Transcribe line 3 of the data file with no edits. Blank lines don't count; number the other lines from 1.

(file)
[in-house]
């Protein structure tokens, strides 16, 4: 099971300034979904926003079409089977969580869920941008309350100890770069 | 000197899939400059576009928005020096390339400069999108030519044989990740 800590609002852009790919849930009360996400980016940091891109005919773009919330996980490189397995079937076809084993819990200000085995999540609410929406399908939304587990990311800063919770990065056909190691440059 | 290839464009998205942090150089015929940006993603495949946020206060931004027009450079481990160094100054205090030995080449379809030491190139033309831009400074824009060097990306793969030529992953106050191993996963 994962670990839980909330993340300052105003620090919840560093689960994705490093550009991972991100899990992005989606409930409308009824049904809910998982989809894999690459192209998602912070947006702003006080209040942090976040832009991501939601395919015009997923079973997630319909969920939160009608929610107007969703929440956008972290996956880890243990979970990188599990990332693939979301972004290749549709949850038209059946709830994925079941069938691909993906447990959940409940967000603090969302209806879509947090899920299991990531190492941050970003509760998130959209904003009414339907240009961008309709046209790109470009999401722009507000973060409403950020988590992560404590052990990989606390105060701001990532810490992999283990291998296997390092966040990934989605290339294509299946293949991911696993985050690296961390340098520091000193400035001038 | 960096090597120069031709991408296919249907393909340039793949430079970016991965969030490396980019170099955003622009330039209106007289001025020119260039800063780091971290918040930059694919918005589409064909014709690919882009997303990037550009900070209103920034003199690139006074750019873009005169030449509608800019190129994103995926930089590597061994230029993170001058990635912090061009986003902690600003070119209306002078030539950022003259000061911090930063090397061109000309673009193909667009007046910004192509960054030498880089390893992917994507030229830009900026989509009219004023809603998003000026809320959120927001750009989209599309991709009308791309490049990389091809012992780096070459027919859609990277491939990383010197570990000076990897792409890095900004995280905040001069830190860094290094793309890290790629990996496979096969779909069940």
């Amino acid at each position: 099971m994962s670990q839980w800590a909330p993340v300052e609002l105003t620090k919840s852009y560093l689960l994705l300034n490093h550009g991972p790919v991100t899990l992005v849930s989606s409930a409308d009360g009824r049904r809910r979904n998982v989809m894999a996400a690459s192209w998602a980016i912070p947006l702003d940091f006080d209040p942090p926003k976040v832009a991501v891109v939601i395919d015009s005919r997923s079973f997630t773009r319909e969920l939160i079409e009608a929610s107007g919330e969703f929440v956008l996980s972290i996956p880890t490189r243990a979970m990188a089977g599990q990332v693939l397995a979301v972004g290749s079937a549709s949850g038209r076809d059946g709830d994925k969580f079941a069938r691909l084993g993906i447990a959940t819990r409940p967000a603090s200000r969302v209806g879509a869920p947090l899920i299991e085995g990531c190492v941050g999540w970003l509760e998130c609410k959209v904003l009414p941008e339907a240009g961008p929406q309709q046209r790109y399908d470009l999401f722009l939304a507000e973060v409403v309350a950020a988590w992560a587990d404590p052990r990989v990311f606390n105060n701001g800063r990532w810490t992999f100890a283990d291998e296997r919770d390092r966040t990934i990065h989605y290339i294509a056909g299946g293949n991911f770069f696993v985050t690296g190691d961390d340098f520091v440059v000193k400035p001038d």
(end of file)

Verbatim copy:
């Amino acid at each position: 099971m994962s670990q839980w800590a909330p993340v300052e609002l105003t620090k919840s852009y560093l689960l994705l300034n490093h550009g991972p790919v991100t899990l992005v849930s989606s409930a409308d009360g009824r049904r809910r979904n998982v989809m894999a996400a690459s192209w998602a980016i912070p947006l702003d940091f006080d209040p942090p926003k976040v832009a991501v891109v939601i395919d015009s005919r997923s079973f997630t773009r319909e969920l939160i079409e009608a929610s107007g919330e969703f929440v956008l996980s972290i996956p880890t490189r243990a979970m990188a089977g599990q990332v693939l397995a979301v972004g290749s079937a549709s949850g038209r076809d059946g709830d994925k969580f079941a069938r691909l084993g993906i447990a959940t819990r409940p967000a603090s200000r969302v209806g879509a869920p947090l899920i299991e085995g990531c190492v941050g999540w970003l509760e998130c609410k959209v904003l009414p941008e339907a240009g961008p929406q309709q046209r790109y399908d470009l999401f722009l939304a507000e973060v409403v309350a950020a988590w992560a587990d404590p052990r990989v990311f606390n105060n701001g800063r990532w810490t992999f100890a283990d291998e296997r919770d390092r966040t990934i990065h989605y290339i294509a056909g299946g293949n991911f770069f696993v985050t690296g190691d961390d340098f520091v440059v000193k400035p001038d």